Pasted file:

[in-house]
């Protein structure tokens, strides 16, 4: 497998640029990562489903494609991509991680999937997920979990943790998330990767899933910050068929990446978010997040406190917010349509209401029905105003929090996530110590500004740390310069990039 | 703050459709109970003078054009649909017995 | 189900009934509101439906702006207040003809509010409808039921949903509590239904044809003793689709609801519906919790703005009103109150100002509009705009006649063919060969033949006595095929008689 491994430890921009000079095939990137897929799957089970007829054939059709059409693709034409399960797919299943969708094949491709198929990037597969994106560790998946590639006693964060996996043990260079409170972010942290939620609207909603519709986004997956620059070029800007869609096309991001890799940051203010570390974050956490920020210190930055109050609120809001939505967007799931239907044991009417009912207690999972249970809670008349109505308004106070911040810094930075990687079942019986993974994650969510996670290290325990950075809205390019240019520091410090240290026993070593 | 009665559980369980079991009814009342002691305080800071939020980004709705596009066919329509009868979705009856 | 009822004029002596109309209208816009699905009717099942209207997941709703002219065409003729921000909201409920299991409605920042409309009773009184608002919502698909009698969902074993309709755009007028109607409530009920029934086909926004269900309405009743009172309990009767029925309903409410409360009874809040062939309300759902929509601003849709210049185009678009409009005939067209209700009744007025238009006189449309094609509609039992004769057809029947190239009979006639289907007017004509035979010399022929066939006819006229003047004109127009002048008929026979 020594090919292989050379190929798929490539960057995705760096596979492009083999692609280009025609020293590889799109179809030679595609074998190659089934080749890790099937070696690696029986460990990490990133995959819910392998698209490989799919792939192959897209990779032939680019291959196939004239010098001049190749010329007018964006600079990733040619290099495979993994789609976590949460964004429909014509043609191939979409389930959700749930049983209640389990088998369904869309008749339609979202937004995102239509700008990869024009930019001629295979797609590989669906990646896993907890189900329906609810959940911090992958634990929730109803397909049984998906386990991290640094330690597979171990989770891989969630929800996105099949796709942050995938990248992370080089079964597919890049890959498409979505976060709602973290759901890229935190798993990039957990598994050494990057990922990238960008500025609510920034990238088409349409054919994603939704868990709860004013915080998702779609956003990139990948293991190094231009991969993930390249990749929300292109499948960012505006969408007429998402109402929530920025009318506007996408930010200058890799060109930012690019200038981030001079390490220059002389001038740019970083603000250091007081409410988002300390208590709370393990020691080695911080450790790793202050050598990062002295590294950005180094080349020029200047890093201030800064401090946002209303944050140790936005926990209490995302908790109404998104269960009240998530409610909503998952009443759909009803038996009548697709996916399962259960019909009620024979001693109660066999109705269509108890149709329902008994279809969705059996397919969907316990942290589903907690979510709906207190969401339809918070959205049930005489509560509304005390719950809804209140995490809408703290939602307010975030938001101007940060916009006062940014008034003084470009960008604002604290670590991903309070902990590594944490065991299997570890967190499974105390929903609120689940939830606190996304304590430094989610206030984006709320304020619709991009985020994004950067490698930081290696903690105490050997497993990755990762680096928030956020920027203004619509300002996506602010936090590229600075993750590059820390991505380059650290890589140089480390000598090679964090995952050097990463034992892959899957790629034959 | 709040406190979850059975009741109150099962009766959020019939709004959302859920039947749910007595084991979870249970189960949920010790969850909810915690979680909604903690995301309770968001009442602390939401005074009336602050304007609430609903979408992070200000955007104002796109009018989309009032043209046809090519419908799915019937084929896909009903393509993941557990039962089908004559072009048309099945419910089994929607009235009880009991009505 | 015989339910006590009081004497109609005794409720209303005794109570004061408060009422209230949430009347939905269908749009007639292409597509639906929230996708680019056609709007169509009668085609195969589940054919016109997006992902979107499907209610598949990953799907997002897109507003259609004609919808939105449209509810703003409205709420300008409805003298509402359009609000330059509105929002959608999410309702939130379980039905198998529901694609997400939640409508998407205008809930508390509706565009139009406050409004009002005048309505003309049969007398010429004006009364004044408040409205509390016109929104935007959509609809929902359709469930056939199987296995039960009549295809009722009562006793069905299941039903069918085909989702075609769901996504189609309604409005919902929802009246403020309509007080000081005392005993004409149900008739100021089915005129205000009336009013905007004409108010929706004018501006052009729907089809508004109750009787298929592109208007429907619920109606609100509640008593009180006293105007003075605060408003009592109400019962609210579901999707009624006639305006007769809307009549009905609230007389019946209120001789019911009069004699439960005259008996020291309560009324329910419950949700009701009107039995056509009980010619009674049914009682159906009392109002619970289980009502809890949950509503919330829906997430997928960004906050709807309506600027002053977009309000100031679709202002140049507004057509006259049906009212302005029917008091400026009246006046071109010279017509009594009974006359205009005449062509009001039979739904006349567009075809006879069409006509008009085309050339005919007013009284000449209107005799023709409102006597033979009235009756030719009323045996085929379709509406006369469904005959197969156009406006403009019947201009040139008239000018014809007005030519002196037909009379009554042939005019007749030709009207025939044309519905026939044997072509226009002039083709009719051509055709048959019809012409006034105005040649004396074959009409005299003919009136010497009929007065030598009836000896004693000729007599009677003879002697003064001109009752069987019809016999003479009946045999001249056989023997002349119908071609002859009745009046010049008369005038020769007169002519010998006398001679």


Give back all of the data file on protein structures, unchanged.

[in-house]
């Protein structure tokens, strides 16, 4: 497998640029990562489903494609991509991680999937997920979990943790998330990767899933910050068929990446978010997040406190917010349509209401029905105003929090996530110590500004740390310069990039 | 703050459709109970003078054009649909017995 | 189900009934509101439906702006207040003809509010409808039921949903509590239904044809003793689709609801519906919790703005009103109150100002509009705009006649063919060969033949006595095929008689 491994430890921009000079095939990137897929799957089970007829054939059709059409693709034409399960797919299943969708094949491709198929990037597969994106560790998946590639006693964060996996043990260079409170972010942290939620609207909603519709986004997956620059070029800007869609096309991001890799940051203010570390974050956490920020210190930055109050609120809001939505967007799931239907044991009417009912207690999972249970809670008349109505308004106070911040810094930075990687079942019986993974994650969510996670290290325990950075809205390019240019520091410090240290026993070593 | 009665559980369980079991009814009342002691305080800071939020980004709705596009066919329509009868979705009856 | 009822004029002596109309209208816009699905009717099942209207997941709703002219065409003729921000909201409920299991409605920042409309009773009184608002919502698909009698969902074993309709755009007028109607409530009920029934086909926004269900309405009743009172309990009767029925309903409410409360009874809040062939309300759902929509601003849709210049185009678009409009005939067209209700009744007025238009006189449309094609509609039992004769057809029947190239009979006639289907007017004509035979010399022929066939006819006229003047004109127009002048008929026979 020594090919292989050379190929798929490539960057995705760096596979492009083999692609280009025609020293590889799109179809030679595609074998190659089934080749890790099937070696690696029986460990990490990133995959819910392998698209490989799919792939192959897209990779032939680019291959196939004239010098001049190749010329007018964006600079990733040619290099495979993994789609976590949460964004429909014509043609191939979409389930959700749930049983209640389990088998369904869309008749339609979202937004995102239509700008990869024009930019001629295979797609590989669906990646896993907890189900329906609810959940911090992958634990929730109803397909049984998906386990991290640094330690597979171990989770891989969630929800996105099949796709942050995938990248992370080089079964597919890049890959498409979505976060709602973290759901890229935190798993990039957990598994050494990057990922990238960008500025609510920034990238088409349409054919994603939704868990709860004013915080998702779609956003990139990948293991190094231009991969993930390249990749929300292109499948960012505006969408007429998402109402929530920025009318506007996408930010200058890799060109930012690019200038981030001079390490220059002389001038740019970083603000250091007081409410988002300390208590709370393990020691080695911080450790790793202050050598990062002295590294950005180094080349020029200047890093201030800064401090946002209303944050140790936005926990209490995302908790109404998104269960009240998530409610909503998952009443759909009803038996009548697709996916399962259960019909009620024979001693109660066999109705269509108890149709329902008994279809969705059996397919969907316990942290589903907690979510709906207190969401339809918070959205049930005489509560509304005390719950809804209140995490809408703290939602307010975030938001101007940060916009006062940014008034003084470009960008604002604290670590991903309070902990590594944490065991299997570890967190499974105390929903609120689940939830606190996304304590430094989610206030984006709320304020619709991009985020994004950067490698930081290696903690105490050997497993990755990762680096928030956020920027203004619509300002996506602010936090590229600075993750590059820390991505380059650290890589140089480390000598090679964090995952050097990463034992892959899957790629034959 | 709040406190979850059975009741109150099962009766959020019939709004959302859920039947749910007595084991979870249970189960949920010790969850909810915690979680909604903690995301309770968001009442602390939401005074009336602050304007609430609903979408992070200000955007104002796109009018989309009032043209046809090519419908799915019937084929896909009903393509993941557990039962089908004559072009048309099945419910089994929607009235009880009991009505 | 015989339910006590009081004497109609005794409720209303005794109570004061408060009422209230949430009347939905269908749009007639292409597509639906929230996708680019056609709007169509009668085609195969589940054919016109997006992902979107499907209610598949990953799907997002897109507003259609004609919808939105449209509810703003409205709420300008409805003298509402359009609000330059509105929002959608999410309702939130379980039905198998529901694609997400939640409508998407205008809930508390509706565009139009406050409004009002005048309505003309049969007398010429004006009364004044408040409205509390016109929104935007959509609809929902359709469930056939199987296995039960009549295809009722009562006793069905299941039903069918085909989702075609769901996504189609309604409005919902929802009246403020309509007080000081005392005993004409149900008739100021089915005129205000009336009013905007004409108010929706004018501006052009729907089809508004109750009787298929592109208007429907619920109606609100509640008593009180006293105007003075605060408003009592109400019962609210579901999707009624006639305006007769809307009549009905609230007389019946209120001789019911009069004699439960005259008996020291309560009324329910419950949700009701009107039995056509009980010619009674049914009682159906009392109002619970289980009502809890949950509503919330829906997430997928960004906050709807309506600027002053977009309000100031679709202002140049507004057509006259049906009212302005029917008091400026009246006046071109010279017509009594009974006359205009005449062509009001039979739904006349567009075809006879069409006509008009085309050339005919007013009284000449209107005799023709409102006597033979009235009756030719009323045996085929379709509406006369469904005959197969156009406006403009019947201009040139008239000018014809007005030519002196037909009379009554042939005019007749030709009207025939044309519905026939044997072509226009002039083709009719051509055709048959019809012409006034105005040649004396074959009409005299003919009136010497009929007065030598009836000896004693000729007599009677003879002697003064001109009752069987019809016999003479009946045999001249056989023997002349119908071609002859009745009046010049008369005038020769007169002519010998006398001679």